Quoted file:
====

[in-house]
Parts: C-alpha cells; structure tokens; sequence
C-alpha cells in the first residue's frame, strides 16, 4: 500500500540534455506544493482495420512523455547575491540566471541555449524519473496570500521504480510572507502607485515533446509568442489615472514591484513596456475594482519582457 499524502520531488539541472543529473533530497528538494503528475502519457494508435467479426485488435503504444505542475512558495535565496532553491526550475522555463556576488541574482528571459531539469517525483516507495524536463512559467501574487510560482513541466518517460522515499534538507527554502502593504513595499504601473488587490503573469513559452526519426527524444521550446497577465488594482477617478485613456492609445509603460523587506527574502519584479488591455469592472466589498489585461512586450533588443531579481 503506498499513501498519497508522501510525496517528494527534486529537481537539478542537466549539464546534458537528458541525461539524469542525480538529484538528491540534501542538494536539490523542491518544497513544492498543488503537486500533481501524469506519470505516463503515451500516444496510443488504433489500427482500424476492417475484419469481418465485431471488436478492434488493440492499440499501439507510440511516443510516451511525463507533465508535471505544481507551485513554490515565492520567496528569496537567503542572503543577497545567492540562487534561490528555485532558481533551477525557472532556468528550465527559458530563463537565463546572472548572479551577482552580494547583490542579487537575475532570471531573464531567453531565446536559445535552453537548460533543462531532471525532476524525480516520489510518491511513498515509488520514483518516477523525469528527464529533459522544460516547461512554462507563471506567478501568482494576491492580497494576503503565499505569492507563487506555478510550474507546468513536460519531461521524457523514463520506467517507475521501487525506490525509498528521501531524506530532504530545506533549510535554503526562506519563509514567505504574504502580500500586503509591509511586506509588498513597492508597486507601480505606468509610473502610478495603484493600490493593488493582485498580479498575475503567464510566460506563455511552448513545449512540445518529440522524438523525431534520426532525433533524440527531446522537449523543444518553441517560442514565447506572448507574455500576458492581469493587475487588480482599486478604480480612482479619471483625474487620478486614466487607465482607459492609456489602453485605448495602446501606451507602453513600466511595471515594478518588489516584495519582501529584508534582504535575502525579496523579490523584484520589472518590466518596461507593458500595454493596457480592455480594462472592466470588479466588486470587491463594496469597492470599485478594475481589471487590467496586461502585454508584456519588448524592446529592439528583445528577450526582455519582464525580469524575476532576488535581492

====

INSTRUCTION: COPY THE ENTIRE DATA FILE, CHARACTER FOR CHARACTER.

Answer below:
[in-house]
Parts: C-alpha cells; structure tokens; sequence
C-alpha cells in the first residue's frame, strides 16, 4: 500500500540534455506544493482495420512523455547575491540566471541555449524519473496570500521504480510572507502607485515533446509568442489615472514591484513596456475594482519582457 499524502520531488539541472543529473533530497528538494503528475502519457494508435467479426485488435503504444505542475512558495535565496532553491526550475522555463556576488541574482528571459531539469517525483516507495524536463512559467501574487510560482513541466518517460522515499534538507527554502502593504513595499504601473488587490503573469513559452526519426527524444521550446497577465488594482477617478485613456492609445509603460523587506527574502519584479488591455469592472466589498489585461512586450533588443531579481 503506498499513501498519497508522501510525496517528494527534486529537481537539478542537466549539464546534458537528458541525461539524469542525480538529484538528491540534501542538494536539490523542491518544497513544492498543488503537486500533481501524469506519470505516463503515451500516444496510443488504433489500427482500424476492417475484419469481418465485431471488436478492434488493440492499440499501439507510440511516443510516451511525463507533465508535471505544481507551485513554490515565492520567496528569496537567503542572503543577497545567492540562487534561490528555485532558481533551477525557472532556468528550465527559458530563463537565463546572472548572479551577482552580494547583490542579487537575475532570471531573464531567453531565446536559445535552453537548460533543462531532471525532476524525480516520489510518491511513498515509488520514483518516477523525469528527464529533459522544460516547461512554462507563471506567478501568482494576491492580497494576503503565499505569492507563487506555478510550474507546468513536460519531461521524457523514463520506467517507475521501487525506490525509498528521501531524506530532504530545506533549510535554503526562506519563509514567505504574504502580500500586503509591509511586506509588498513597492508597486507601480505606468509610473502610478495603484493600490493593488493582485498580479498575475503567464510566460506563455511552448513545449512540445518529440522524438523525431534520426532525433533524440527531446522537449523543444518553441517560442514565447506572448507574455500576458492581469493587475487588480482599486478604480480612482479619471483625474487620478486614466487607465482607459492609456489602453485605448495602446501606451507602453513600466511595471515594478518588489516584495519582501529584508534582504535575502525579496523579490523584484520589472518590466518596461507593458500595454493596457480592455480594462472592466470588479466588486470587491463594496469597492470599485478594475481589471487590467496586461502585454508584456519588448524592446529592439528583445528577450526582455519582464525580469524575476532576488535581492